Yesterday you changed up your routine – adding some weight and some new exercises to your routine- and this morning you’re body you’re definitely feeling it. The muscles you worked are sore; even muscles you didn’t think you HAD are sore.
Welcome to the wonderful world of DOMS.
DOMS – or Delayed Onset Muscle Soreness- is that pain you feel one to three days after you’ve exercised. It normally occurs when:
- you’ve just begun an exercise routine;
- you’ve increased the intensity;
- you’ve added new exercises;
- you overlooked a proper warm up or cool down.
While traditionally DOMS was explained as an excess building of lactic acid causing the discomfort, recently it’s been discovered that the same micro-tears that occur to make a muscle stronger cause DOMS.
Let me explain:
When we begin a new exercise routine -either new all together or simply switch up what we’ve been doing- the increased demand causes tiny micro tears in the muscle fibers. These tears- when repaired-make the muscle stronger. But while they are in the process of repair, we feel the pain.
First a chemical is released into the blood stream that draws white blood cells to the damaged area. These blood cells clean out each damaged muscle cell, creating free radicals while they do, which add to the destruction of the cells. This creates swelling and inflammation on a cellular level that we perceive as pain.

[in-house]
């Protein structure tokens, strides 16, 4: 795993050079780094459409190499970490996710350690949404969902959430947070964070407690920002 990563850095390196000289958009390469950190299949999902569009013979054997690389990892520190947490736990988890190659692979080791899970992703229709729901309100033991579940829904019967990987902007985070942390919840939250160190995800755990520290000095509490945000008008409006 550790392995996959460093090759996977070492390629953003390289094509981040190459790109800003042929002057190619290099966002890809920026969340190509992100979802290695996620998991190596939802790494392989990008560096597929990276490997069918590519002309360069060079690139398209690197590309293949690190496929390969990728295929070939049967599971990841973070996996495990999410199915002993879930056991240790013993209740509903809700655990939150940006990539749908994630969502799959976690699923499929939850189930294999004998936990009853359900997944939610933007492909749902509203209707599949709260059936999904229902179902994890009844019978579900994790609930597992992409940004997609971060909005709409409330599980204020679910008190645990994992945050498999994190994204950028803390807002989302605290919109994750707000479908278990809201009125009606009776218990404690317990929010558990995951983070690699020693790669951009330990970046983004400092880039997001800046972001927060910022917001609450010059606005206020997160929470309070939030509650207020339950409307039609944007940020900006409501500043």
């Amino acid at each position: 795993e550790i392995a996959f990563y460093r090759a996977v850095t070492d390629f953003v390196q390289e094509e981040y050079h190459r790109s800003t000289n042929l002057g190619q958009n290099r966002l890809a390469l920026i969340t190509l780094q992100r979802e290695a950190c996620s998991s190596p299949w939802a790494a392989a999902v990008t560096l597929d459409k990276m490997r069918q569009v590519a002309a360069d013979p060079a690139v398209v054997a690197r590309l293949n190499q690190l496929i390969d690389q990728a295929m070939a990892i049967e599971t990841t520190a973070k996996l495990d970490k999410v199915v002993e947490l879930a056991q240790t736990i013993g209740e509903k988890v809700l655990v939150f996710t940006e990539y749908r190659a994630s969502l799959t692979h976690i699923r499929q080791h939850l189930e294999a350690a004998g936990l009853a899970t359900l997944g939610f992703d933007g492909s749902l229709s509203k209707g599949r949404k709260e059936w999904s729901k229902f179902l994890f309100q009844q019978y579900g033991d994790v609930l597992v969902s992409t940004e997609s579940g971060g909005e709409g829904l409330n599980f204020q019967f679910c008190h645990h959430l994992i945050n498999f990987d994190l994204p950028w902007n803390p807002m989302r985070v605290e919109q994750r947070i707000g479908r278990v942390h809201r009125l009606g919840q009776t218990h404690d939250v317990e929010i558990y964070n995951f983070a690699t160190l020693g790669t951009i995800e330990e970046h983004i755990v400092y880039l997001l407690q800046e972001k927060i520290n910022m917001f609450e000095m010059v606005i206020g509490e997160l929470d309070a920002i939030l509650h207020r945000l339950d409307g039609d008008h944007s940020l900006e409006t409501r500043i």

This pain will continue until the tears are completely healed – a process that can take 24-72 hours to accomplish depending on the quality of our sleep and the amount of rest we get during the day.
It’s interesting to note that most DOMS seems to be caused by the eccentric (negative) movement. So slowly lowering weight against the force of gravity is a move that will more frequently create this delayed pain.
This will be an important consideration when I look at ways to cope with DOMS or to limit its impact all together.